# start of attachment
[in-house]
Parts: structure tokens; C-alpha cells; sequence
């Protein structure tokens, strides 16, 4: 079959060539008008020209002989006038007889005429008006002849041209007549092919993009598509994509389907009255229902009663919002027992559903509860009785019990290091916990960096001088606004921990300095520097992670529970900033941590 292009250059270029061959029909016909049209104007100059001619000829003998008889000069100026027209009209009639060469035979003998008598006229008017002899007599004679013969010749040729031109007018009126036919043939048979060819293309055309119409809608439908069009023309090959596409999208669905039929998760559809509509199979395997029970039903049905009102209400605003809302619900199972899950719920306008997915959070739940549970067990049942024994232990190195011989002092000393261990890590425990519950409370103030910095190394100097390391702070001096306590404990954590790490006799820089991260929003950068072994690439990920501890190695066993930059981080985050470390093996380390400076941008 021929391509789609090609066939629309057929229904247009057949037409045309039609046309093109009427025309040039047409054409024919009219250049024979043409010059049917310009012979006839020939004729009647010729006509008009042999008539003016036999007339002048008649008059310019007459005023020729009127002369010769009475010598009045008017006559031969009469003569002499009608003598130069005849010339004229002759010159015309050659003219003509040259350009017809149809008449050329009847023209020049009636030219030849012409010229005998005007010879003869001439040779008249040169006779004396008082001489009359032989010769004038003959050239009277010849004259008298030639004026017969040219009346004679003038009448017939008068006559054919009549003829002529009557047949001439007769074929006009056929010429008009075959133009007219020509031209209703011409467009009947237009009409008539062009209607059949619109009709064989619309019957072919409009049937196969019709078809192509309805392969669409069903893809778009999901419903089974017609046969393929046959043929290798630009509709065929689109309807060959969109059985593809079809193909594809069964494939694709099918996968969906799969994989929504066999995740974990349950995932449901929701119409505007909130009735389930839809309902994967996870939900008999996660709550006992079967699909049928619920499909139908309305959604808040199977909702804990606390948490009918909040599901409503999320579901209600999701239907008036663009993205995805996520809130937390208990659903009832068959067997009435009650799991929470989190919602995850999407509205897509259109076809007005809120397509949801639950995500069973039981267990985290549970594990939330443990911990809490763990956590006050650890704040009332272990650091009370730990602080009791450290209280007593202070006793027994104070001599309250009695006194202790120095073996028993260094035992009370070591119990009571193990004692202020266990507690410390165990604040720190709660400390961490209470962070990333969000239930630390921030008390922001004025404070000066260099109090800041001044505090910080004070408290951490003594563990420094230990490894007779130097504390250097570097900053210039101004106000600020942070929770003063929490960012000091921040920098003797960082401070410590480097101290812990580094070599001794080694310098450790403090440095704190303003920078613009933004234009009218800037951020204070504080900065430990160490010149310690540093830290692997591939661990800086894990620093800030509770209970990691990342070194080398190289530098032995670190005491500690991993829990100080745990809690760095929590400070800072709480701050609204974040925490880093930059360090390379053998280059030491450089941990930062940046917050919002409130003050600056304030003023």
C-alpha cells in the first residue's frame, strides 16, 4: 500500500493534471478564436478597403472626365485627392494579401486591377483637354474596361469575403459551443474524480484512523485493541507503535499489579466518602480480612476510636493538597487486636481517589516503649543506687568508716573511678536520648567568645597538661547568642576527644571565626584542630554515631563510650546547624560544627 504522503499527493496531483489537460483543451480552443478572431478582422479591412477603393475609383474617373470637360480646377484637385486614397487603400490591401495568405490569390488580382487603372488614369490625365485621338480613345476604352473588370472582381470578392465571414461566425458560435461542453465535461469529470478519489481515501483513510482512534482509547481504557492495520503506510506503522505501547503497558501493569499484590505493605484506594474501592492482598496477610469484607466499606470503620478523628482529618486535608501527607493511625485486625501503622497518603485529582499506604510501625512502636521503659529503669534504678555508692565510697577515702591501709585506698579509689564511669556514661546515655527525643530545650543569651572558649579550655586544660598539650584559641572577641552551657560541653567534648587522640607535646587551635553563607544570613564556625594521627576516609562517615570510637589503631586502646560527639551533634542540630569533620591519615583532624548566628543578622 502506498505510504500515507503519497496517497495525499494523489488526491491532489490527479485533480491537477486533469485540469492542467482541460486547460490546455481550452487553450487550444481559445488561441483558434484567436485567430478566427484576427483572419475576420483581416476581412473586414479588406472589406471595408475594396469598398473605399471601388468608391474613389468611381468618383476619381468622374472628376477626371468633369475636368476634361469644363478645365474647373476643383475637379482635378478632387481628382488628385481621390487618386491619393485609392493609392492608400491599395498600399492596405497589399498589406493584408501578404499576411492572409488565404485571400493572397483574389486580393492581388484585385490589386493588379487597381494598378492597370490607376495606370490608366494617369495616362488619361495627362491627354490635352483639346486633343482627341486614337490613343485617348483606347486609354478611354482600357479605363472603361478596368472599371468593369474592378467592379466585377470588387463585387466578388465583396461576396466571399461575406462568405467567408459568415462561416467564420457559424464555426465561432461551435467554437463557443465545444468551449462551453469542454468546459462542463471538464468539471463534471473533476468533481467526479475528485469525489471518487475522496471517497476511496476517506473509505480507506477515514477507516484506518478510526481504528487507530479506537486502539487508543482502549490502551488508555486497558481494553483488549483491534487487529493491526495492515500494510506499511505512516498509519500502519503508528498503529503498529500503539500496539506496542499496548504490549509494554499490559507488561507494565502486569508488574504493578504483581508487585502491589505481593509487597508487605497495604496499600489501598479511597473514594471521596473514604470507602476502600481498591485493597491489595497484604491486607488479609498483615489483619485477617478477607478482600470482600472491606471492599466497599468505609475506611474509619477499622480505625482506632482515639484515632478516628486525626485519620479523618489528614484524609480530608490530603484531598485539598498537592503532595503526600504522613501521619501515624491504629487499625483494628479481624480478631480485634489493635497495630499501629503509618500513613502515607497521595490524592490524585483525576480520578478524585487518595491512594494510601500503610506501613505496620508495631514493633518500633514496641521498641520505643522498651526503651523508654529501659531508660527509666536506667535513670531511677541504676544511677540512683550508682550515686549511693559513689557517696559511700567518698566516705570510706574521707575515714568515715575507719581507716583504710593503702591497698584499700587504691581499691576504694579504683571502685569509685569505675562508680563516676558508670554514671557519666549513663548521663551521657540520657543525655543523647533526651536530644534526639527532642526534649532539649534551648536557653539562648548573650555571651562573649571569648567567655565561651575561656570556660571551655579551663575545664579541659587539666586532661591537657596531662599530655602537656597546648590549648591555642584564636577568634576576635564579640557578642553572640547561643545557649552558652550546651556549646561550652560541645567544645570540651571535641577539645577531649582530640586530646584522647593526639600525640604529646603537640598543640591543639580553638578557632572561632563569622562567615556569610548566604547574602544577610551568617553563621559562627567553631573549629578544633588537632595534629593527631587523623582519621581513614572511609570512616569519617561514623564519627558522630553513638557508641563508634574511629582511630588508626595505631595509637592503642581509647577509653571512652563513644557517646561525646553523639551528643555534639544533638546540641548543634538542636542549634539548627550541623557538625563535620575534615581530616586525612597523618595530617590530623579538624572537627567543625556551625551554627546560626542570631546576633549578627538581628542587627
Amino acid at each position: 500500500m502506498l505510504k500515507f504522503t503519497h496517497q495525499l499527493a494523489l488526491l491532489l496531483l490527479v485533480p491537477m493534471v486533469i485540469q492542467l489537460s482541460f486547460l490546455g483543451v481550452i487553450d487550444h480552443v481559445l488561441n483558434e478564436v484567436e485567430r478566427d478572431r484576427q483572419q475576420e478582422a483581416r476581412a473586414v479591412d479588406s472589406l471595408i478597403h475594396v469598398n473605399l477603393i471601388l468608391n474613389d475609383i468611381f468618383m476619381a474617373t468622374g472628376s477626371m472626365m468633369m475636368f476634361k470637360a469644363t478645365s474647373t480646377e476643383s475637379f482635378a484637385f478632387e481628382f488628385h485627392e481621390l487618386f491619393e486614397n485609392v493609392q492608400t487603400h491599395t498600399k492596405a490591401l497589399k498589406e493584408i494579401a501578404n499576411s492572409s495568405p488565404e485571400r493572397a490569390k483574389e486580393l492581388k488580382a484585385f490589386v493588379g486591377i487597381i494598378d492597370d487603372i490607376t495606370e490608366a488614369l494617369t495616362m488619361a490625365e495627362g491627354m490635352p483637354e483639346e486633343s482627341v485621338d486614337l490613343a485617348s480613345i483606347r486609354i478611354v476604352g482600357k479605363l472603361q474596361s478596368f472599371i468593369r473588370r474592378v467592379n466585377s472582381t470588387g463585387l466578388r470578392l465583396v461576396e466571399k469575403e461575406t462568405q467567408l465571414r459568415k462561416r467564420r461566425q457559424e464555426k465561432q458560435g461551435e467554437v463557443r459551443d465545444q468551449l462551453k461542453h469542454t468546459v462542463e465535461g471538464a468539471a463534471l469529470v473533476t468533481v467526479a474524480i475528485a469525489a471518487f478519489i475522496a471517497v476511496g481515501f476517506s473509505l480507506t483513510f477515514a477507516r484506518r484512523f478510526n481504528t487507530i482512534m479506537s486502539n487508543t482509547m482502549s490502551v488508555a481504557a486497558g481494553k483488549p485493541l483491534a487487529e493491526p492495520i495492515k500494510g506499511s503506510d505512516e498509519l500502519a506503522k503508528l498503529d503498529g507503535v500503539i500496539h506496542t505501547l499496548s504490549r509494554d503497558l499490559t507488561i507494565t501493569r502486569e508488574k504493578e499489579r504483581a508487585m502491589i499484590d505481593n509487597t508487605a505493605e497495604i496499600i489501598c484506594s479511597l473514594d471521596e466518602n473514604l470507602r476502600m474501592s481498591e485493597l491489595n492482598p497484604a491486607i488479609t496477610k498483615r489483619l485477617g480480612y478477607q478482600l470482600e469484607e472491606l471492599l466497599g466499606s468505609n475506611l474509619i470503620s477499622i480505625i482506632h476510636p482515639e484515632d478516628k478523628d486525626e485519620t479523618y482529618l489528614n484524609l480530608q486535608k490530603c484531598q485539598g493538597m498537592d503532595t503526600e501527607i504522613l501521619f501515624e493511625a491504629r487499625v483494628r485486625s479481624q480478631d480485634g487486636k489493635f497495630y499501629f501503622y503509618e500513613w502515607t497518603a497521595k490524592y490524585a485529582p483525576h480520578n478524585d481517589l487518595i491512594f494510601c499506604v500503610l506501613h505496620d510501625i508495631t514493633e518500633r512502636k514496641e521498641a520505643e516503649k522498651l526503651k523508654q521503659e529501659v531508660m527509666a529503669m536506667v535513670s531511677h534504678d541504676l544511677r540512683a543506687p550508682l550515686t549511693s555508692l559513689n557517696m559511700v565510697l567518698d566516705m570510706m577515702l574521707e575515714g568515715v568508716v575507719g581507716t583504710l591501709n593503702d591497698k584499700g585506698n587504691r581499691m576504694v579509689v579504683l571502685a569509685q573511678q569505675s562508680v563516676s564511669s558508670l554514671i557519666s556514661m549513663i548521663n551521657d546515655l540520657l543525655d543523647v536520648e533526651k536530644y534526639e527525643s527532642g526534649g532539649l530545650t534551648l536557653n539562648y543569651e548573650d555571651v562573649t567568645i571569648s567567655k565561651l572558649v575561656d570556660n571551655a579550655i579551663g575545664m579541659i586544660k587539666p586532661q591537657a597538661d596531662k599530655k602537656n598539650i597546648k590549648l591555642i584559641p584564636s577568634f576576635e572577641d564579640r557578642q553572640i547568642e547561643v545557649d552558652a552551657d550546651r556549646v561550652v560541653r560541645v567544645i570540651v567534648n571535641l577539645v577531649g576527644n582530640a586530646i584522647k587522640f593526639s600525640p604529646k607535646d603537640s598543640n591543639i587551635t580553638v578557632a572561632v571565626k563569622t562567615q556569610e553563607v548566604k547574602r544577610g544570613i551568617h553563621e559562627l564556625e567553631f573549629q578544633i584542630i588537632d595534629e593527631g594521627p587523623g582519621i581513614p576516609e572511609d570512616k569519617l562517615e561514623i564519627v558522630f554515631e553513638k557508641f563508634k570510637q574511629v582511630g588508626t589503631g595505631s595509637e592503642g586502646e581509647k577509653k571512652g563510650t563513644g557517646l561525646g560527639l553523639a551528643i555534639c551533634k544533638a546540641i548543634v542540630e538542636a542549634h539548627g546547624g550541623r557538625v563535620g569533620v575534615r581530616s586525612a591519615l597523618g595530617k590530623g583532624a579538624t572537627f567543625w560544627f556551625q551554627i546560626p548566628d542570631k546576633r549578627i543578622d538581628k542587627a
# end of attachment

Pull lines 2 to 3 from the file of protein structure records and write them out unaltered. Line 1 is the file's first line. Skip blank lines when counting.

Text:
Parts: structure tokens; C-alpha cells; sequence
């Protein structure tokens, strides 16, 4: 079959060539008008020209002989006038007889005429008006002849041209007549092919993009598509994509389907009255229902009663919002027992559903509860009785019990290091916990960096001088606004921990300095520097992670529970900033941590 292009250059270029061959029909016909049209104007100059001619000829003998008889000069100026027209009209009639060469035979003998008598006229008017002899007599004679013969010749040729031109007018009126036919043939048979060819293309055309119409809608439908069009023309090959596409999208669905039929998760559809509509199979395997029970039903049905009102209400605003809302619900199972899950719920306008997915959070739940549970067990049942024994232990190195011989002092000393261990890590425990519950409370103030910095190394100097390391702070001096306590404990954590790490006799820089991260929003950068072994690439990920501890190695066993930059981080985050470390093996380390400076941008 021929391509789609090609066939629309057929229904247009057949037409045309039609046309093109009427025309040039047409054409024919009219250049024979043409010059049917310009012979006839020939004729009647010729006509008009042999008539003016036999007339002048008649008059310019007459005023020729009127002369010769009475010598009045008017006559031969009469003569002499009608003598130069005849010339004229002759010159015309050659003219003509040259350009017809149809008449050329009847023209020049009636030219030849012409010229005998005007010879003869001439040779008249040169006779004396008082001489009359032989010769004038003959050239009277010849004259008298030639004026017969040219009346004679003038009448017939008068006559054919009549003829002529009557047949001439007769074929006009056929010429008009075959133009007219020509031209209703011409467009009947237009009409008539062009209607059949619109009709064989619309019957072919409009049937196969019709078809192509309805392969669409069903893809778009999901419903089974017609046969393929046959043929290798630009509709065929689109309807060959969109059985593809079809193909594809069964494939694709099918996968969906799969994989929504066999995740974990349950995932449901929701119409505007909130009735389930839809309902994967996870939900008999996660709550006992079967699909049928619920499909139908309305959604808040199977909702804990606390948490009918909040599901409503999320579901209600999701239907008036663009993205995805996520809130937390208990659903009832068959067997009435009650799991929470989190919602995850999407509205897509259109076809007005809120397509949801639950995500069973039981267990985290549970594990939330443990911990809490763990956590006050650890704040009332272990650091009370730990602080009791450290209280007593202070006793027994104070001599309250009695006194202790120095073996028993260094035992009370070591119990009571193990004692202020266990507690410390165990604040720190709660400390961490209470962070990333969000239930630390921030008390922001004025404070000066260099109090800041001044505090910080004070408290951490003594563990420094230990490894007779130097504390250097570097900053210039101004106000600020942070929770003063929490960012000091921040920098003797960082401070410590480097101290812990580094070599001794080694310098450790403090440095704190303003920078613009933004234009009218800037951020204070504080900065430990160490010149310690540093830290692997591939661990800086894990620093800030509770209970990691990342070194080398190289530098032995670190005491500690991993829990100080745990809690760095929590400070800072709480701050609204974040925490880093930059360090390379053998280059030491450089941990930062940046917050919002409130003050600056304030003023």